We will be looking at keynote speakers that not only can bridge the subject of ACEs and Social Determinants but also begin a conversation on Equity—a major issue that surfaced at last year’s conference and which has growth in its importance related to our work.

3. New Michigan ACE Initiative Master Training Cohort.

As you also may know we had tentatively planned on providing another Cohort of Master Trainers in Detroit during the last week of May and have been working to secure financial support for another cohort of Master Trainers in Grand Rapids area later in this year.  We are rescheduling the Detroit Master Training to Fall 2020, dependent on availability of ACE Interface (Dr. Rob Anda and Laura Porter). We will continue to work toward additional training in Grand Rapids.  These two cohorts of Master Trainers will address one of the strategic objectives that the Michigan ACE Initiative Steering Committee identified as priority for action during this year.

4. Next Steps for Michigan ACE Initiative.  We hear loud and clear from our Master Trainers & Community Champions that the major need following awareness about the impact of ACEs, communities need help navigating “what’s next.”   Working with Michigan Public Health Institute, we are moving into the developmental phase of the creation of modules that will identify best practices to support trauma informed organizations and communities to build resilience.  These modules will be informed in part by the results of a recent survey that the majority of Master Trainers have completed and returned.  The development of these modules is the focus of funding proposals being currently sought by the Michigan ACE Initiative.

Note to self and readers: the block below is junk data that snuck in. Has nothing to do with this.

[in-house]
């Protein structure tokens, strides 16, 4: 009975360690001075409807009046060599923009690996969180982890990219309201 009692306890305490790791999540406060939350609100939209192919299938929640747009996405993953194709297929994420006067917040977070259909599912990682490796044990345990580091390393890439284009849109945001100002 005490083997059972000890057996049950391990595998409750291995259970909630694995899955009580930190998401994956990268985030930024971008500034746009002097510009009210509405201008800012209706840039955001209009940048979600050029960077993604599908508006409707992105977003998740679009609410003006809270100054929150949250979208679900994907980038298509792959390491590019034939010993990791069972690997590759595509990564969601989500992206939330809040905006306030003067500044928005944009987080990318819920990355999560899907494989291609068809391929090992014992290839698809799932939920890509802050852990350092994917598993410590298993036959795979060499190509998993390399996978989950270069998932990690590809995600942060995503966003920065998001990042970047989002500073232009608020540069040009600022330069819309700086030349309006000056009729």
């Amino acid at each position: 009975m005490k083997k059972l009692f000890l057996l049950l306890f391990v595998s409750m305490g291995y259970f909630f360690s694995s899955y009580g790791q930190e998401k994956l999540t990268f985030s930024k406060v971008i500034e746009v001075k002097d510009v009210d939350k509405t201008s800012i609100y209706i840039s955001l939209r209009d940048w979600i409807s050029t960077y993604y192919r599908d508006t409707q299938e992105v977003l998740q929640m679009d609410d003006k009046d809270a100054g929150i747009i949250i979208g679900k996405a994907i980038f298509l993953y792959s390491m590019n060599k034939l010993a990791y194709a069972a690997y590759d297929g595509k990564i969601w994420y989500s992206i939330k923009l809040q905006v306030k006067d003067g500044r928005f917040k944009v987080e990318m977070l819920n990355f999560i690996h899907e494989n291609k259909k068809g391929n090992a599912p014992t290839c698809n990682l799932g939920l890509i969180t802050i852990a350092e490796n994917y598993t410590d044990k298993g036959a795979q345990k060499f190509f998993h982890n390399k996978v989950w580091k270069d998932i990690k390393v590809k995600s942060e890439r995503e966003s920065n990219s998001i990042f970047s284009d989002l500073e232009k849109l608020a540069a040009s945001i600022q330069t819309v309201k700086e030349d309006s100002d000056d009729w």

5. Caveats on ACEs History tool  I wanted to end this blog with a similar reminder that I included in my last blog and that is on ACE screening.  I think we all want to retain fidelity to the original ACEs study and results and do not want to inadvertently cause confusion and inappropriate use an ACE score.

We know ACEs screening as we are using it, is a population-based approach and is at the heart of what is now the movement in social determinants of health.  As you will recall there was ample discussion in the Master Training regarding the use of this 10-point questionnaire.  As Dr. Anda had explained, it provides “self-awareness”, an important element in any intervention—its major use is for history for adults and for population-based analysis.  It is  not intended for individual clinical use as  a “diagnostic tool”.  This is why we are having significant work underway by the Pediatric community and others regarding not only the preferred screening tool, but also protocol for its use.

We also know that there is much attention now given to the clinical use of ACEs screening.  Much of this is coming from California and the advocacy of the Center for Youth Wellness and Dr. Nadine Burke Harris (Now California’s Surgeon General).  The CYW effort is aimed at clinical providers; their work was shared with the work being conducted in Michigan by the Michigan Chapter of the American College of Pediatrics (Dr. Teresa Holtrip, a Michigan ACE physician and Master Trainer working in Detroit and her study group).  We attended a meeting convened by the Kresge Foundation to learn more about the Center for Youth Wellness efforts and potential work in Michigan.  The coming months will bring more clarity on this aspect of clinical work and ACEs and we will take our lead by those closest to the patient.

Meanwhile, our work will remain in furthering awareness, creating supportive coalitions, and appropriate interventions to counter the effects of trauma and toxic stress.  That is a big enough agenda with the current challenge of distant learning and interaction.

My final thoughts are for all of our Michigan ACE Network to be safe in the coming weeks and months.   We will rely more on email, Facebook, the Michigan ACE website, and distant learning mediums to sustain our efforts.

Rick Murdock

Michigan ACE Initiative Coordinator